The united states in congress assembled shall never  engage in a war, nor grant  letters or marque and reprisal in time of peace, nor enter into any treaties or alliances, nor coin money, nor  regulate the value thereof,  nor ascertain  the sums and expenses necessary for the defence and  welfare of the united states, or any of them, nor emit bills, nor borrow money on the credit of the united states, nor appropriate money, nor agree upon  the number of vessels of war, to be built or purchased, or the number of land or sea forces to be raised, nor appoint a commander in chief of  the army or navy, unless nine state assent to the same:  nor shall a question on any other point, except for adjourning from day to day be determined, unless  by the votes of a majority of the united states in congress assembled.

          The congress of  the united states shall have power to adjourn to any time within the year, and to any  place within the united states, so that no period of adjournment be for a longer duration than the space of six Months, and shall publish the Journal of  their proceedings monthly, except such parts thereof relating to treaties, alliances or military operations, as in their judgement require secrecy; and the yeas and nays of the delegates of each state on any question shall be entered on the  Journal, when it is desired  by any delegate; and the delegates of a state, or any of them, at his or their request shall be furnished with  a transcript of the said Journal, except such parts as are above  excepted, to lay before the legislatures of the several states.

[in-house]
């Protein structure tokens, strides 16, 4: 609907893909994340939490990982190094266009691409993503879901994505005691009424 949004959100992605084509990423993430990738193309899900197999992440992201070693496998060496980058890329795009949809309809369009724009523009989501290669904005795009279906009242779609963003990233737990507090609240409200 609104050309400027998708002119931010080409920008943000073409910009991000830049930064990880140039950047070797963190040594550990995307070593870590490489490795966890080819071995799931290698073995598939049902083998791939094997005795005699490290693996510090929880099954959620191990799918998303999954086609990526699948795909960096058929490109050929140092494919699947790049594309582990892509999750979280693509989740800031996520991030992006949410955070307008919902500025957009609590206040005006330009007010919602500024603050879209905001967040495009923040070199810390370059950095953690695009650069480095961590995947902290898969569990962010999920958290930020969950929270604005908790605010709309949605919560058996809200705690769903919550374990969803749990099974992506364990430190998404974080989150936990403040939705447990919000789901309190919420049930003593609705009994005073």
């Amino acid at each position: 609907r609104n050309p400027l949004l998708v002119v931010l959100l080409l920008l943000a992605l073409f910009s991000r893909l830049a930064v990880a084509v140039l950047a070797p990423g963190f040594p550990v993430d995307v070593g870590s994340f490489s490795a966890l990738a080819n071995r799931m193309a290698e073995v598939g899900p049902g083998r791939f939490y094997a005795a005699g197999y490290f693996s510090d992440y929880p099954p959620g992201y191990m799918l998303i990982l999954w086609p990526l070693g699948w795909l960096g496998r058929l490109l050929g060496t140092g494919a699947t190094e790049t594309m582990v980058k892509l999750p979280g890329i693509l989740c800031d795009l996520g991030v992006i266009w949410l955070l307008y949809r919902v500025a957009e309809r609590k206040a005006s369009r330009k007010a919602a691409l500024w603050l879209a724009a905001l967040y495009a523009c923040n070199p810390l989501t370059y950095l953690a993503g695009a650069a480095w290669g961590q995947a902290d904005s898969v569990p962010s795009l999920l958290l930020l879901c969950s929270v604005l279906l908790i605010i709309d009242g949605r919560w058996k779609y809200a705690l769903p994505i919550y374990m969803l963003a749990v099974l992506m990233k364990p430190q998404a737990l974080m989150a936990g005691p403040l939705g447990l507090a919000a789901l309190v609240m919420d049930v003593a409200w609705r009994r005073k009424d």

ARTICLE  X.
          The committee of the states, or any nine of them, shall be authorized to execute, in the recess  of congress, such of the powers of  congress as the united states in congress assembled, by the consent of nine states, shall from time to time think expedient to vest them with; provided that no power be delegated to the said committee, for the exercise of which, by the articles of confederation, the voice of nine states in the congress of the united states assembled is requisite.

                                 ARTICLE  XI.
          Canada acceding  to this confederation, and  joining in the measures of the united  states, shall be admitted  into, and entitled to all the advantages of this union:  but no other colony shall be admitted  into the same, unless  such admission be agreed to by nine states.

                                 ARTICLE  XII.
          All bills of credit emitted, monies borrowed and debts contracted by, or under the authority of congress, before the assembling of the united states, in pursuance of the present confederation, shall  be deemed and considered  as a charge against the united states, for  payment and satisfaction whereof the said united states, and the publi  faith are hereby solemnly pledged.